A Terrible Kindness by Jo Browning Wroe

Thank you to Faber Books and the Tandem Collective for the opportunity to join the readalong for A Terrible Kindness, the debut novel by Jo Browning Wroe. I enjoyed sharing my thoughts with a small group of readers as I read the book, and now I’m pleased to be sharing my mini non spoiler review on my book review blog.

Synopsis:

When we go through something impossible, someone, or something, will help us, if we let them . . .

It is October 1966 and William Lavery is having the night of his life at his first black-tie do. But, as the evening unfolds, news hits of a landslide at a coal mine. It has buried a school: Aberfan.

William decides he must act, so he stands and volunteers to attend. It will be his first job as an embalmer, and it will be one he never forgets.

His work that night will force him to think about the little boy he was, and the losses he has worked so hard to forget. But compassion can have surprising consequences, because – as William discovers – giving so much to others can sometimes help us heal ourselves.

My thoughts:

As a newly trained embalmer, William volunteers to help clean and embalm the dead from the Aberfan disaster. The Aberfan disaster occurred before I was born and I realised how little I knew about it as I read A Terrible Kindness. William has to help families identify their missing school children, often by a piece of clothing or a hair accessory. This part of the book is heartbreaking and beautifully written to explain the emotions of the time.

The story moves backwards and forwards in time, we find out about William at choir school in Cambridge, training as an embalmer for the family business and working as an embalmer after completing his training. Having lost his dad at a young age, William’s relationship with his mum and uncle changes over the years, and we discover towards the end of the book why he left the choir school suddenly.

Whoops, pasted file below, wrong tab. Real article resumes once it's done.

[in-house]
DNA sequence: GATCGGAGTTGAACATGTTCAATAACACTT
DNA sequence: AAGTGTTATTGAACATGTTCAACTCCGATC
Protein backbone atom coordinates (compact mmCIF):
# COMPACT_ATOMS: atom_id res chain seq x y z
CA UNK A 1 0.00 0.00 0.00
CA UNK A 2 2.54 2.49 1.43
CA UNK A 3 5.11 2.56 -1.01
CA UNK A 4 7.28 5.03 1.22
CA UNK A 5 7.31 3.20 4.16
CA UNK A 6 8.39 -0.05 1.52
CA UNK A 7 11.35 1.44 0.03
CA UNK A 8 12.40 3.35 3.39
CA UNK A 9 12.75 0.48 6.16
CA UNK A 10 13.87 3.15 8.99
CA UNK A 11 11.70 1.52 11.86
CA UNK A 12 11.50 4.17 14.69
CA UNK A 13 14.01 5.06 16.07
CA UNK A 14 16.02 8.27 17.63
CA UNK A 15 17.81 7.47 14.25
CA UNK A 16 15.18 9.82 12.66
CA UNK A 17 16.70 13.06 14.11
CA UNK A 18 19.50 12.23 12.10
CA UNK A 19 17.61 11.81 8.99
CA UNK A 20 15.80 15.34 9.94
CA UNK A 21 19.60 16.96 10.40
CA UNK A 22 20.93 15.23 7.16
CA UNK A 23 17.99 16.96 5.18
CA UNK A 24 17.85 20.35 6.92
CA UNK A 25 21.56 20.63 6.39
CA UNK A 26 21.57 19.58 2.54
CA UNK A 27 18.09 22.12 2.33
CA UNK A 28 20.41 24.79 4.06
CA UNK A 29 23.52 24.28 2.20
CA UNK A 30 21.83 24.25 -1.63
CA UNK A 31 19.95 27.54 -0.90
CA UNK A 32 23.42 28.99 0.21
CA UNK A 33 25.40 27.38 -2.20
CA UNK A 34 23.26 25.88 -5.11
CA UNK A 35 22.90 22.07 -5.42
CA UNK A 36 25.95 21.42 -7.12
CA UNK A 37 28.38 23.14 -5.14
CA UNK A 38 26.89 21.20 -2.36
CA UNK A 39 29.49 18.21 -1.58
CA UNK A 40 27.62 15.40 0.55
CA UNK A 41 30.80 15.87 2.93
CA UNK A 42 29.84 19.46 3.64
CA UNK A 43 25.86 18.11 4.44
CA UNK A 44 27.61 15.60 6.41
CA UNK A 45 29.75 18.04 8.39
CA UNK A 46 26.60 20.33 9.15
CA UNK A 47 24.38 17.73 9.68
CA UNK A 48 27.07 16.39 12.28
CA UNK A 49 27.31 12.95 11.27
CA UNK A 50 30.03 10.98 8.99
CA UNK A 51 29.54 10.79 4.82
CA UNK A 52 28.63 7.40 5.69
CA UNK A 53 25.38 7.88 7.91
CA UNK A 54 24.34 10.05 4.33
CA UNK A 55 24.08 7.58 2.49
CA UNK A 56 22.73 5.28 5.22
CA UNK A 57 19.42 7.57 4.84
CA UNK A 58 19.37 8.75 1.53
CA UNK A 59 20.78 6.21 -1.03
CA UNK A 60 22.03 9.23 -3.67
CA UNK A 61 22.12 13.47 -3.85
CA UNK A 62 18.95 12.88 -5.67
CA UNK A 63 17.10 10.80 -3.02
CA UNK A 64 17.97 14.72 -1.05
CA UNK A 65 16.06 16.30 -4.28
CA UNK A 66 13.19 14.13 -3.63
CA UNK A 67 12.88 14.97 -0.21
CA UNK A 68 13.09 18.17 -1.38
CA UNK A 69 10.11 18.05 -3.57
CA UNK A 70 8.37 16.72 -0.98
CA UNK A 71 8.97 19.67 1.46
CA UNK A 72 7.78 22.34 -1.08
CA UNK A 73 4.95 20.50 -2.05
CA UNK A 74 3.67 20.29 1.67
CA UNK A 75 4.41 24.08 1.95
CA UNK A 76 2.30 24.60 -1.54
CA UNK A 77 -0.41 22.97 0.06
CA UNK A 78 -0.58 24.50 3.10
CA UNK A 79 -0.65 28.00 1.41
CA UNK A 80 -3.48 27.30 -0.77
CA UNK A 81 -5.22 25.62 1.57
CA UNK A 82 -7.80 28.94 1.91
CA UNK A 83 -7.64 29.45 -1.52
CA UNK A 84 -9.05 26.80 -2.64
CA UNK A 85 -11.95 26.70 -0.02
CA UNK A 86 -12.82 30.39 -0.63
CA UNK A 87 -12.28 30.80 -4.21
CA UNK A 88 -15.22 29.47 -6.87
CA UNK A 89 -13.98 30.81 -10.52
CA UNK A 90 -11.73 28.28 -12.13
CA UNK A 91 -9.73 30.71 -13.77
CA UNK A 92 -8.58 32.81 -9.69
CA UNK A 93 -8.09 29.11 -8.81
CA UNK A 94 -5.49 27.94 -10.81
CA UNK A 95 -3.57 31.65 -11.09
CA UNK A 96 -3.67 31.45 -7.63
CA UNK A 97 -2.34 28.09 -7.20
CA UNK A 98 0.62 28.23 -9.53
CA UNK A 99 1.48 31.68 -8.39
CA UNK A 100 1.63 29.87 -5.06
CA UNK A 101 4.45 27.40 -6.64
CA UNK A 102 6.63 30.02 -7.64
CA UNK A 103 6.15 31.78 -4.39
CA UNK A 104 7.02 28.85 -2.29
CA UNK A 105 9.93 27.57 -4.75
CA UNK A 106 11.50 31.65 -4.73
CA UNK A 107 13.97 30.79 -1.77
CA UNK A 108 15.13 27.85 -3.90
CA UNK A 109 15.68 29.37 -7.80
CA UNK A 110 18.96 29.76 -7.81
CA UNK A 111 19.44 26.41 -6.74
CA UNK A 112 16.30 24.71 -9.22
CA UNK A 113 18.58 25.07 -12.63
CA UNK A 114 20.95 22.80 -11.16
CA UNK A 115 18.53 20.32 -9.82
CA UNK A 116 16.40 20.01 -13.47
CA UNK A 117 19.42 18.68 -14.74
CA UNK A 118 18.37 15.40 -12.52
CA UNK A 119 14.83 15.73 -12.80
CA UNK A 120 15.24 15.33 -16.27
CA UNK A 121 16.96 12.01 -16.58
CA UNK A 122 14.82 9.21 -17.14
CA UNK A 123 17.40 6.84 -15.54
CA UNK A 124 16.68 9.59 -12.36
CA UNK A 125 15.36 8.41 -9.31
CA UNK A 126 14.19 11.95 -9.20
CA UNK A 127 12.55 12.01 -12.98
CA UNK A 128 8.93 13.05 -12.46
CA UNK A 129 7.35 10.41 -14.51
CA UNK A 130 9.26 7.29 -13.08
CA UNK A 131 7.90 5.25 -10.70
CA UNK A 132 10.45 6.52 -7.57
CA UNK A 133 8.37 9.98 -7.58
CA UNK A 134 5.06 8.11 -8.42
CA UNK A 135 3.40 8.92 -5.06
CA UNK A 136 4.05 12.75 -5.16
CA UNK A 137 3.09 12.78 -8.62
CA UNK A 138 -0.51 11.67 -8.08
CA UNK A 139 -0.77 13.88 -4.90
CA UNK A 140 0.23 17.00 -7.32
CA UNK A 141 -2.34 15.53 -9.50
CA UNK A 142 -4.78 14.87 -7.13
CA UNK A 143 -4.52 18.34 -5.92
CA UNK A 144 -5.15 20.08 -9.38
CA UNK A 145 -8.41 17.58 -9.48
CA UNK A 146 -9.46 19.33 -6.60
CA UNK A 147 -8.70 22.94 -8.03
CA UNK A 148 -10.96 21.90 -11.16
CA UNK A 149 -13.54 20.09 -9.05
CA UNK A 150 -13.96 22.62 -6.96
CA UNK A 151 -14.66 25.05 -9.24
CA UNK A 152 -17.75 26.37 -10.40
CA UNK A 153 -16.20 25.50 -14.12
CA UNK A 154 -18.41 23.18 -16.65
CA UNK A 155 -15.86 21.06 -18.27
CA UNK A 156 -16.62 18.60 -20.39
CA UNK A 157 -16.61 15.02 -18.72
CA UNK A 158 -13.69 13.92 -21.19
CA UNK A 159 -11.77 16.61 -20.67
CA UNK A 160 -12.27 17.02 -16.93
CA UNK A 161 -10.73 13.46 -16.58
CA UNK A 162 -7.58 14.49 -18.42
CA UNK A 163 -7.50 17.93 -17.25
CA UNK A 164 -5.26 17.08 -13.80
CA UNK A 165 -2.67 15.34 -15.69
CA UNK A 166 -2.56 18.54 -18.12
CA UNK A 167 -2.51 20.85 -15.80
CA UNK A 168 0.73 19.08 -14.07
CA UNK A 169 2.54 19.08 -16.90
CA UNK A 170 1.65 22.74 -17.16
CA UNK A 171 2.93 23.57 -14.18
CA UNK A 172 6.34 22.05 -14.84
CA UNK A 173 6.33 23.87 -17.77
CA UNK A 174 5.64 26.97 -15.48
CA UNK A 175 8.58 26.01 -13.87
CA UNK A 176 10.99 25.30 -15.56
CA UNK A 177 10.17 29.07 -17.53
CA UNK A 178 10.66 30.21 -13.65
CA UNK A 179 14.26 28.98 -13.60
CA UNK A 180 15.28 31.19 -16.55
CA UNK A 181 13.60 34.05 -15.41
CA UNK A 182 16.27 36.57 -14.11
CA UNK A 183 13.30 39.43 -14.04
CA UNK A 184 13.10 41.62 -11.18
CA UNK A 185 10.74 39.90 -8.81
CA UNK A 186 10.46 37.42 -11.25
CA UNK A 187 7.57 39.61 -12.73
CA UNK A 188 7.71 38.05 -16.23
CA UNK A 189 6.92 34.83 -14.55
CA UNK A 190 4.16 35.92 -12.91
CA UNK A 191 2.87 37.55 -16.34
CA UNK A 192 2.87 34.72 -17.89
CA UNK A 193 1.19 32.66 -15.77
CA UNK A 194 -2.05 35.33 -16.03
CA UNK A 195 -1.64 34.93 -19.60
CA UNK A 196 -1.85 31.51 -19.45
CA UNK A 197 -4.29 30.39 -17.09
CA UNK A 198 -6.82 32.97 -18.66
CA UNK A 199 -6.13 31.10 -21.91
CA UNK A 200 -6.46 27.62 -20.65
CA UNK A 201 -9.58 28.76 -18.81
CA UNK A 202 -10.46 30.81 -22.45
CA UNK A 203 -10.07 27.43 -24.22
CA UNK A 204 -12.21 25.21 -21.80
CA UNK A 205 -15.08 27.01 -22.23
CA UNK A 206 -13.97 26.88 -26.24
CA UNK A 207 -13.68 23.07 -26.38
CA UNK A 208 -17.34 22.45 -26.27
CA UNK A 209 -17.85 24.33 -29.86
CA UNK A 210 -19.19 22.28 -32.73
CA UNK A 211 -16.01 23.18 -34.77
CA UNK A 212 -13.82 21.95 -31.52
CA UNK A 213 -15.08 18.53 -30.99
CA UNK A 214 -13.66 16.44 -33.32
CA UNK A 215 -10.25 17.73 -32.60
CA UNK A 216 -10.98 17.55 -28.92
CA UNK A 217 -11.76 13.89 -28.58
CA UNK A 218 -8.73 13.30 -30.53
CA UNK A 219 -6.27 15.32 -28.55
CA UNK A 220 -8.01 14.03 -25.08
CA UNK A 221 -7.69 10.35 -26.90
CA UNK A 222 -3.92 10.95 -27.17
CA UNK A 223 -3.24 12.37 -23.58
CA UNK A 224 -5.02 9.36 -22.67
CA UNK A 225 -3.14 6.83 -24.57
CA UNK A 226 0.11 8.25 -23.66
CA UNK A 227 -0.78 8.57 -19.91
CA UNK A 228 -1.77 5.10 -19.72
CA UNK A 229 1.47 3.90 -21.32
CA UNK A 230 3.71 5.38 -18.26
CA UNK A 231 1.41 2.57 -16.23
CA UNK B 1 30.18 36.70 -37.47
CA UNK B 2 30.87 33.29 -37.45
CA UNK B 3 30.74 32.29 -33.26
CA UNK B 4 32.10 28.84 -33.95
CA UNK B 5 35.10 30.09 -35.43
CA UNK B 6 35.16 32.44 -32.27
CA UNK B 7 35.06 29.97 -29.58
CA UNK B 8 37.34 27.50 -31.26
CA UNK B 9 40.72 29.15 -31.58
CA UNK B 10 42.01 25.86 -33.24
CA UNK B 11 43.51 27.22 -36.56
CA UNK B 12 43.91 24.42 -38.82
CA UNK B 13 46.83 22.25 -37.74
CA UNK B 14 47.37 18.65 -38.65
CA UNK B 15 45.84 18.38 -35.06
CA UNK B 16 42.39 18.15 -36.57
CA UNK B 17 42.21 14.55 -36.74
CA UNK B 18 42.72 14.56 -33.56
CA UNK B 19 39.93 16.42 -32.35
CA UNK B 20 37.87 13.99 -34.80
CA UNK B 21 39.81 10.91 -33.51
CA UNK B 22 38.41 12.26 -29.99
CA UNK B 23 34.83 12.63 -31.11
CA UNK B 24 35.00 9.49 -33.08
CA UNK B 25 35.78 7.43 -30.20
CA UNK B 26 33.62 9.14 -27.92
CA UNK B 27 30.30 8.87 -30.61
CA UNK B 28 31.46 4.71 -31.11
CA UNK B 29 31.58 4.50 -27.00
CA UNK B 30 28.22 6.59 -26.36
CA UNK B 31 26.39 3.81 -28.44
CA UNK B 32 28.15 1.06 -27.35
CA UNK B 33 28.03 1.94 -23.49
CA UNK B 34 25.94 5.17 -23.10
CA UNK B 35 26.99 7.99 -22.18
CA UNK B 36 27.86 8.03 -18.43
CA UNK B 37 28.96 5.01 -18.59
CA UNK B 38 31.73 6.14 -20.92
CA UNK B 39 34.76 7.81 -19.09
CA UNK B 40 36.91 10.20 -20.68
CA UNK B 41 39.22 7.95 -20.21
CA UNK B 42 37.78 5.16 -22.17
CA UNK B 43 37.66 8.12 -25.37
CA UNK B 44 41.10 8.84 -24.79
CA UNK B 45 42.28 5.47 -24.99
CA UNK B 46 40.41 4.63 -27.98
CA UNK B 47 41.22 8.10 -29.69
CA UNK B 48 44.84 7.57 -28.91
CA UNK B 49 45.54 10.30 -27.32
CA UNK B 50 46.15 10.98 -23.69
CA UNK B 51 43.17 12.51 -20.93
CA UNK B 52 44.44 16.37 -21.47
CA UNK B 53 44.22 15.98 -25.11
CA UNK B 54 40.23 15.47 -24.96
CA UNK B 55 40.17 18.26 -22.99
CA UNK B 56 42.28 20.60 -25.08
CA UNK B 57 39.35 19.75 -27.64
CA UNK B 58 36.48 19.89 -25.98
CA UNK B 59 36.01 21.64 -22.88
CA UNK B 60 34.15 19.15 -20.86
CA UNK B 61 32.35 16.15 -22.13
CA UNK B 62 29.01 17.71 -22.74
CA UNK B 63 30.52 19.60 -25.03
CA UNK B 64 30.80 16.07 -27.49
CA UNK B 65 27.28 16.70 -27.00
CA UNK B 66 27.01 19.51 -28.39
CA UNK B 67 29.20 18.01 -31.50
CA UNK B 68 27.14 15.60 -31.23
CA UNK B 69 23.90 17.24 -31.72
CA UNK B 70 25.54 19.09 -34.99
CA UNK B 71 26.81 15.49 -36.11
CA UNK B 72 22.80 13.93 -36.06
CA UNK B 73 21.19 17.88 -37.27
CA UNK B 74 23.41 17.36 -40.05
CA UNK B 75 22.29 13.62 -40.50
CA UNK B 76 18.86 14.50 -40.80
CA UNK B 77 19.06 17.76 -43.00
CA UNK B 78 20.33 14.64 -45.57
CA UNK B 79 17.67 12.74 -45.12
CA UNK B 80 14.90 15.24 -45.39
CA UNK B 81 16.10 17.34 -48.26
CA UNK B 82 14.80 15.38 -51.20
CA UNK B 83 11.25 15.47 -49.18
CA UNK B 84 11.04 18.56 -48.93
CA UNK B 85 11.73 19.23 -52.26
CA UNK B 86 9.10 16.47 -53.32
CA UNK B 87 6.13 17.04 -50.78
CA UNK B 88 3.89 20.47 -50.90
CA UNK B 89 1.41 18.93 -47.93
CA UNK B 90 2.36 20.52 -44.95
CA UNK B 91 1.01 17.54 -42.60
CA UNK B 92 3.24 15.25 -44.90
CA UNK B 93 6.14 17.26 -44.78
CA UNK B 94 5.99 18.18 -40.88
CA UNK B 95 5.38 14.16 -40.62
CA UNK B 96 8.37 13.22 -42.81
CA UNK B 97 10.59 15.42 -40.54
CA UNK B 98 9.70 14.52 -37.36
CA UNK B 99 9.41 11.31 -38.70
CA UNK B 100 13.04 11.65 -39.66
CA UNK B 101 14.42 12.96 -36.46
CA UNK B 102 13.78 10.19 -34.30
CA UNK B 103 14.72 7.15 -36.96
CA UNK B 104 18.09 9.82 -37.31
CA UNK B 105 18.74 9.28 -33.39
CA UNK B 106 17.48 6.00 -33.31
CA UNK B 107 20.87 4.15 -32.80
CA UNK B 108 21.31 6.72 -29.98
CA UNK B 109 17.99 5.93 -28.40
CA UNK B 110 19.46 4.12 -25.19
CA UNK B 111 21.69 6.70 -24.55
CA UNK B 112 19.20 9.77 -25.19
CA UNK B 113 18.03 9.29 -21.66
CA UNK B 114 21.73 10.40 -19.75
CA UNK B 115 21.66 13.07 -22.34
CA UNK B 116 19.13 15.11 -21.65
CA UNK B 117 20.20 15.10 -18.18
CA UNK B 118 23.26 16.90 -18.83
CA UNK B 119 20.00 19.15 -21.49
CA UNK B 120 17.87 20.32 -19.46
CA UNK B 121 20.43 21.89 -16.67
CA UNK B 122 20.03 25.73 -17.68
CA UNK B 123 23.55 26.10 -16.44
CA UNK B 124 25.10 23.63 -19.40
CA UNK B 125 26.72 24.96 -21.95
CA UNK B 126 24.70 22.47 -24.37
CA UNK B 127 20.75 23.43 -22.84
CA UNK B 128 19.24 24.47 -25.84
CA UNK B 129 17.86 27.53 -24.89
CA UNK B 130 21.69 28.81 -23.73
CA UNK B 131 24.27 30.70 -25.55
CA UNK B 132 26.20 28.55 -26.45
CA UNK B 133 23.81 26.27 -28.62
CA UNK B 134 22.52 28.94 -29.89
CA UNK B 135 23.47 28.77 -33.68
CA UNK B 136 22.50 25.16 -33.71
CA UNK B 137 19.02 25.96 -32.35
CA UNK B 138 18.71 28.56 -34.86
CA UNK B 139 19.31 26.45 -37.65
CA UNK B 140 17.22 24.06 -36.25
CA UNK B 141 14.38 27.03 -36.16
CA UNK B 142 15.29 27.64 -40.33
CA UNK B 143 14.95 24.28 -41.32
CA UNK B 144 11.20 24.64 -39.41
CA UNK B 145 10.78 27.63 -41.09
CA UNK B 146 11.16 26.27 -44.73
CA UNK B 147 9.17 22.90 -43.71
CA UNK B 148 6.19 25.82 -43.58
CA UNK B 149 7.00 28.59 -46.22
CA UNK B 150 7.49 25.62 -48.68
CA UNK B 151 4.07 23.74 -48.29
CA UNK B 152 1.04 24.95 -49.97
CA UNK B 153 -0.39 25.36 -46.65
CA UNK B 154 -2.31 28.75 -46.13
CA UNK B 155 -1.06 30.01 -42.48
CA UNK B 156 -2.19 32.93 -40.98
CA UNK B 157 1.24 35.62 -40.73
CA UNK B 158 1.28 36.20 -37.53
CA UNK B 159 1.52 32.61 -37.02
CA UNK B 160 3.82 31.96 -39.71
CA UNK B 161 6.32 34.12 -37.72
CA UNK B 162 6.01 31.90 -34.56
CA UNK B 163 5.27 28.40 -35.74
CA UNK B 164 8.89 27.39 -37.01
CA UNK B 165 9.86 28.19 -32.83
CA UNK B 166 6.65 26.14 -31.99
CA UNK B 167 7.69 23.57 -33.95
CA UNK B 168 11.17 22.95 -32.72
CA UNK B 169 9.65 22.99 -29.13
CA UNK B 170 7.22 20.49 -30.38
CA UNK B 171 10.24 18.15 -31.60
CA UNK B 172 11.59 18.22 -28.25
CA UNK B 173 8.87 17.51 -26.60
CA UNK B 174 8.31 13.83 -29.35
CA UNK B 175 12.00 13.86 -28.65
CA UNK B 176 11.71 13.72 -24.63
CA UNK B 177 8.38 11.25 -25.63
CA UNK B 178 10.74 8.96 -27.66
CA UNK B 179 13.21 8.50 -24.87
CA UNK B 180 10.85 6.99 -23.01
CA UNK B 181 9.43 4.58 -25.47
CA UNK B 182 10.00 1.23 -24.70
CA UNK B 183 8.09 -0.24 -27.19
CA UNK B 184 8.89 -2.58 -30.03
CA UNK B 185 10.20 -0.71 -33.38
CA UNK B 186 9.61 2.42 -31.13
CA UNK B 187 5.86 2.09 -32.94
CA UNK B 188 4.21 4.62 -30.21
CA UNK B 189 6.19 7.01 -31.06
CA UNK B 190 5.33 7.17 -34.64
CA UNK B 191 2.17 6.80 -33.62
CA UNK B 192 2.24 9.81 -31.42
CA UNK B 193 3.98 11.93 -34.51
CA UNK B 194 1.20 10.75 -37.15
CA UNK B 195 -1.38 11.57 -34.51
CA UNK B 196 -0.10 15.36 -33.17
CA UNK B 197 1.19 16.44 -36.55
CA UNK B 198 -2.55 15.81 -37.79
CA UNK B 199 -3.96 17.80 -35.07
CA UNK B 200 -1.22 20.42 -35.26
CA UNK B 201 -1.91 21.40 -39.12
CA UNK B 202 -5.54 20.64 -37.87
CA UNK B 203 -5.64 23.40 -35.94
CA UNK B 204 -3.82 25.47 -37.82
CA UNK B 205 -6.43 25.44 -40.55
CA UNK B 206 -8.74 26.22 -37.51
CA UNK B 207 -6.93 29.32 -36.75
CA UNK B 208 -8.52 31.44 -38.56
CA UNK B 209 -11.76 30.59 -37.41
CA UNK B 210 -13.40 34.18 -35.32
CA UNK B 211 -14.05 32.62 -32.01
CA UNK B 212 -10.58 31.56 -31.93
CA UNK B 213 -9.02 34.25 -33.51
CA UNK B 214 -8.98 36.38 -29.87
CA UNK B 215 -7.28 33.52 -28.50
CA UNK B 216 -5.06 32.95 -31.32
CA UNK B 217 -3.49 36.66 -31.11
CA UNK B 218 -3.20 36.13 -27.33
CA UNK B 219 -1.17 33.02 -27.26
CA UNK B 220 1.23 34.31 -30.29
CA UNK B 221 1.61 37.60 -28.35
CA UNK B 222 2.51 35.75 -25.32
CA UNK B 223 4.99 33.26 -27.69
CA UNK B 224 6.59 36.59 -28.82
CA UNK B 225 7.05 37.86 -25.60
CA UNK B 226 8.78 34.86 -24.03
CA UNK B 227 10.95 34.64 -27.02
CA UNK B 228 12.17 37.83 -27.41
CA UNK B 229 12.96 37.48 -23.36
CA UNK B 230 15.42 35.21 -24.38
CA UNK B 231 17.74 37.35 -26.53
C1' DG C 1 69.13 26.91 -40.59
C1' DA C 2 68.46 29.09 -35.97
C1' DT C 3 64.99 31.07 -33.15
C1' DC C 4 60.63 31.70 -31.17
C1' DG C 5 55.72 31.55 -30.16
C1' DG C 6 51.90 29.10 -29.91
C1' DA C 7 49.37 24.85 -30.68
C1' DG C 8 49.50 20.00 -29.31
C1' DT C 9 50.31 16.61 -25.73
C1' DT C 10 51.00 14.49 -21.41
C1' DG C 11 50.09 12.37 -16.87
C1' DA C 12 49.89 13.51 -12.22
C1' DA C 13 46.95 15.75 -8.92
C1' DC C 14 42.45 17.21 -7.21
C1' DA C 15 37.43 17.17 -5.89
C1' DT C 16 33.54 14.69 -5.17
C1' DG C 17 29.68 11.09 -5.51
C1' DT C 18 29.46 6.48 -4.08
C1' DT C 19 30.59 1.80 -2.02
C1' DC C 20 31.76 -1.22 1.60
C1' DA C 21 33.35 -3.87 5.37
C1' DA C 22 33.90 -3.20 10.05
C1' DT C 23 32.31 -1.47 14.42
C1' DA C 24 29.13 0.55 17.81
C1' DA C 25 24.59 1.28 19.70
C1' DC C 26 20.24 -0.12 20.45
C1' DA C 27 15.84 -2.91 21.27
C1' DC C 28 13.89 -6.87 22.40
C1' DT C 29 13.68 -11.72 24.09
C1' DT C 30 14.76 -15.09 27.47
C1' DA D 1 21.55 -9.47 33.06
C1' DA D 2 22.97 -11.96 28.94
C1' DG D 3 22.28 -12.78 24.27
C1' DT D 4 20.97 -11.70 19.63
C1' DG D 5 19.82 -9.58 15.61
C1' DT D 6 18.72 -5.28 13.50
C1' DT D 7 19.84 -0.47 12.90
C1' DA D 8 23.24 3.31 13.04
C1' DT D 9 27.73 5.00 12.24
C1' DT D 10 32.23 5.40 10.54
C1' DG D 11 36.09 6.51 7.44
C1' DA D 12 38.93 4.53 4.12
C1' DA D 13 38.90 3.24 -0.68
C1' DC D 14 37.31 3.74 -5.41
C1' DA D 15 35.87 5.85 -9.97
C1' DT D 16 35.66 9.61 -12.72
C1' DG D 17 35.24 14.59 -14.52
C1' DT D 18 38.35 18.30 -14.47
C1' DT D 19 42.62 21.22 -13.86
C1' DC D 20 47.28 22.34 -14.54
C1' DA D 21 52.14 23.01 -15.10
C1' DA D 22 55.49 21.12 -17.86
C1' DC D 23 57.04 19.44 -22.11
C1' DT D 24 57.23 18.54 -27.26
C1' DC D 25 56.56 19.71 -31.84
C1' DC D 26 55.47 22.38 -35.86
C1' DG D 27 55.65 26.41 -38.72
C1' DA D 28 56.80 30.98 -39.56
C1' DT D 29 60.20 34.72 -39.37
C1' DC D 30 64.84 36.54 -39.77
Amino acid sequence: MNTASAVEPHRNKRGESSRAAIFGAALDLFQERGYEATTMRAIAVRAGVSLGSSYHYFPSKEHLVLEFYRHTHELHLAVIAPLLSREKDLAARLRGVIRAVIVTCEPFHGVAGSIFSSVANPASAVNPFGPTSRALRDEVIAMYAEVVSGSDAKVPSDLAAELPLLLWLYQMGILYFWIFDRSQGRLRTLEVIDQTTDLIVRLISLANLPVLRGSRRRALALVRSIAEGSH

This book is an emotional, stunning debut novel about a young man who needs to find his own passion and purpose in life rather than hiding away from what could go wrong.

This was the second of my five star reads for January 2022 and I’m keen to recommend it to everyone who reads my reviews. Have you read it yet?

Author Bio:

Jo Browning Wroe grew up in a crematorium in Birmingham. She has an MA in Creative Writing from the University of East Anglia and is Creative Writing Supervisor at Lucy Cavendish College, Cambridge.

A TERRIBLE KINDNESS was shortlisted for the Bridport/Peggy Chapman Andrews award. She has two adult daughters and lives in Cambridge with her husband.

By Karen K is reading

An avid reader from the age of 4. Love escaping into a good novel after a busy day working with students. Mum of teenagers. Adopter of dogs.

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